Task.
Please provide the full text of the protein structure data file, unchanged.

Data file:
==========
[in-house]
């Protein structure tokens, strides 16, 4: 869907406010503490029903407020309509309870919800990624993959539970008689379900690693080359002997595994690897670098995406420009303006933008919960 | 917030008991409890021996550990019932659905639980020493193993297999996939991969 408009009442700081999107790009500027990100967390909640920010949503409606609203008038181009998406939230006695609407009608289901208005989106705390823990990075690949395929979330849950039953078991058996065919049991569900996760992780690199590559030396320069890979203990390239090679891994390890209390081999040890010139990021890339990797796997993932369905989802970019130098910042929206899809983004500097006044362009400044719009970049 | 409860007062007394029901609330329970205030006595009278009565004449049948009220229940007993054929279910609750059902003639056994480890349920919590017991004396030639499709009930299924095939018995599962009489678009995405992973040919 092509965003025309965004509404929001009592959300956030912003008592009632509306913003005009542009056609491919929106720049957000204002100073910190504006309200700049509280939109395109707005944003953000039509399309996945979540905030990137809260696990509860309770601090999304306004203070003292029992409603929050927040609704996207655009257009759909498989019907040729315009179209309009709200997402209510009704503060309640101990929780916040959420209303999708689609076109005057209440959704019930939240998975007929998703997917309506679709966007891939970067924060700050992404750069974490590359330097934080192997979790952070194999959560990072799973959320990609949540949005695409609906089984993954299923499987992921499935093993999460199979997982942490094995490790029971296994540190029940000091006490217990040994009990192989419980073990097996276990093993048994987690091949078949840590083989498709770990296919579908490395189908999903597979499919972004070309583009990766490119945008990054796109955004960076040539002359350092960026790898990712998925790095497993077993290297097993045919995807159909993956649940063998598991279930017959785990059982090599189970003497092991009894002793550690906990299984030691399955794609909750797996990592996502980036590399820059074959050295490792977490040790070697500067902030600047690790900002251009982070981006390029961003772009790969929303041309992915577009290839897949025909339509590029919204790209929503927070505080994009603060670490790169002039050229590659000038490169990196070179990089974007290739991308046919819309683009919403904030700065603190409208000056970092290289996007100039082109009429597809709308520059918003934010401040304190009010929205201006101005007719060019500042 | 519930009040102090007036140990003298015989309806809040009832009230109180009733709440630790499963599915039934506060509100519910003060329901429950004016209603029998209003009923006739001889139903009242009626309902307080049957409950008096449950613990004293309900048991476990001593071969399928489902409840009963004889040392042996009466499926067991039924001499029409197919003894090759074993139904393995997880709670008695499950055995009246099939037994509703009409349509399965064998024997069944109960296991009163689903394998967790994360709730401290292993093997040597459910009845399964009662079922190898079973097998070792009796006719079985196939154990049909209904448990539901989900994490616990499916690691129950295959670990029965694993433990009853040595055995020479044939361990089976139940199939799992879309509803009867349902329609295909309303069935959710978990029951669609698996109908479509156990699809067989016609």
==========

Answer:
[in-house]
């Protein structure tokens, strides 16, 4: 869907406010503490029903407020309509309870919800990624993959539970008689379900690693080359002997595994690897670098995406420009303006933008919960 | 917030008991409890021996550990019932659905639980020493193993297999996939991969 408009009442700081999107790009500027990100967390909640920010949503409606609203008038181009998406939230006695609407009608289901208005989106705390823990990075690949395929979330849950039953078991058996065919049991569900996760992780690199590559030396320069890979203990390239090679891994390890209390081999040890010139990021890339990797796997993932369905989802970019130098910042929206899809983004500097006044362009400044719009970049 | 409860007062007394029901609330329970205030006595009278009565004449049948009220229940007993054929279910609750059902003639056994480890349920919590017991004396030639499709009930299924095939018995599962009489678009995405992973040919 092509965003025309965004509404929001009592959300956030912003008592009632509306913003005009542009056609491919929106720049957000204002100073910190504006309200700049509280939109395109707005944003953000039509399309996945979540905030990137809260696990509860309770601090999304306004203070003292029992409603929050927040609704996207655009257009759909498989019907040729315009179209309009709200997402209510009704503060309640101990929780916040959420209303999708689609076109005057209440959704019930939240998975007929998703997917309506679709966007891939970067924060700050992404750069974490590359330097934080192997979790952070194999959560990072799973959320990609949540949005695409609906089984993954299923499987992921499935093993999460199979997982942490094995490790029971296994540190029940000091006490217990040994009990192989419980073990097996276990093993048994987690091949078949840590083989498709770990296919579908490395189908999903597979499919972004070309583009990766490119945008990054796109955004960076040539002359350092960026790898990712998925790095497993077993290297097993045919995807159909993956649940063998598991279930017959785990059982090599189970003497092991009894002793550690906990299984030691399955794609909750797996990592996502980036590399820059074959050295490792977490040790070697500067902030600047690790900002251009982070981006390029961003772009790969929303041309992915577009290839897949025909339509590029919204790209929503927070505080994009603060670490790169002039050229590659000038490169990196070179990089974007290739991308046919819309683009919403904030700065603190409208000056970092290289996007100039082109009429597809709308520059918003934010401040304190009010929205201006101005007719060019500042 | 519930009040102090007036140990003298015989309806809040009832009230109180009733709440630790499963599915039934506060509100519910003060329901429950004016209603029998209003009923006739001889139903009242009626309902307080049957409950008096449950613990004293309900048991476990001593071969399928489902409840009963004889040392042996009466499926067991039924001499029409197919003894090759074993139904393995997880709670008695499950055995009246099939037994509703009409349509399965064998024997069944109960296991009163689903394998967790994360709730401290292993093997040597459910009845399964009662079922190898079973097998070792009796006719079985196939154990049909209904448990539901989900994490616990499916690691129950295959670990029965694993433990009853040595055995020479044939361990089976139940199939799992879309509803009867349902329609295909309303069935959710978990029951669609698996109908479509156990699809067989016609």